Edit the Model Parameters as shown:

SBSH = 36



Now that that has been accomplished, change the bheight value:

bHeight = SBSH

Your parameters should look something like this.


Save the part.

Size parameters

This is where it really begins to become painful.  Sometimes the application will not allow you to change things the way you want.  Be patient.  This area is what gets published to the XML file, that ultimately is the catalog.  Ranges and lists get created here. I’ll skip through the hooplah, and get you right to it.

right click the Size Parameters, and select Edit Configuration

The following Dialog shows up, representing all the Model Parameter settings we have made so far.


I have already made some further changes, so I will walk you through these.

Data Storage is how you will access the information.  Range is a range of options, List is a list of options, Calculation is something resulting from another variable, and Constant is a static value.  The visible items appear in the Part Properties. 

[TIP*: Once the model is working properly, turn the Visibility for as many of these off as possible.  It gets annoying reading support parameters in the structure properties.]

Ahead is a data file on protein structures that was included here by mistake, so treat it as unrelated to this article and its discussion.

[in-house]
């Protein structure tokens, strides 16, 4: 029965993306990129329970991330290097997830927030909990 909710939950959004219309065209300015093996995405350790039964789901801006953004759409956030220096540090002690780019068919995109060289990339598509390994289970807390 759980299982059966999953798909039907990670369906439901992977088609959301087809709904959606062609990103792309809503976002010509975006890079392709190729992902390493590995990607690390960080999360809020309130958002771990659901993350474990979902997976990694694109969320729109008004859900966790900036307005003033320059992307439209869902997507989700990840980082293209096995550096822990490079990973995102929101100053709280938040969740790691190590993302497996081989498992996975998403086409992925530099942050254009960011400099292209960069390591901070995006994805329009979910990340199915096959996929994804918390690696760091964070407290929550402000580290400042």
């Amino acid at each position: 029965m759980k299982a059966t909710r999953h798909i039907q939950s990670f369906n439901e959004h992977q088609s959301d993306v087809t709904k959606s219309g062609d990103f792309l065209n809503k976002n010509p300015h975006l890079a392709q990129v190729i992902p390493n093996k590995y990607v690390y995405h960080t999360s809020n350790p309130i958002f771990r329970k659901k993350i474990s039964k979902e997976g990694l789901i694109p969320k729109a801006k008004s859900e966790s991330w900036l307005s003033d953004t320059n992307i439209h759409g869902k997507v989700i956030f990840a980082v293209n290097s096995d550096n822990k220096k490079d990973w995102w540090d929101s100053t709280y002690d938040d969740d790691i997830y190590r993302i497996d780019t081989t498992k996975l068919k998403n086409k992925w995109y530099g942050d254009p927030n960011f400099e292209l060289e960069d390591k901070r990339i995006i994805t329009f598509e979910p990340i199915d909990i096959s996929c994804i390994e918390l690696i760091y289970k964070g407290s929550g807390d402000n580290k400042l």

Make the following changes:

SHBW->Data Storage = Range/ Visible = True

SBSH->Data Storage = Range/ Visible = True

Now select the Parameter Configuration pull down button at the top, and select Value.  The dialog will arrange itself with he value of each field.  IF IT DOES NOT DISPLAY THE VALUES, GO BACK AND CHECK YOUR MODEL PARAMETERS, something got screwed up.  The odds are that something in the recent Program Parameters has been cross linked.  Sometimes you can save the part, leave and reenter part builder, and go back into Size Parameters->Values, and they will be there.  Another good solution is to disconnect the ‘bUser’ variables, and give them static numbers, as well as the Program Parameters.  Then go back to the Size Parameters and check the values again.  Eventually it will let you in.  Then you simply troubleshoot one variable at a time.  If you do get locked out of the values, revert all configured Ranges and Lists back to Constant.  Validate the part, and save out of the part builder.  Get back to where you can start THIS session over, and go a bit more slowly.  Another option is, after resetting the User parameters, is to delete the Program parameters, and re-validate them in.  Don’t worry, if you save the backup when I mentioned it, you have not lost anything.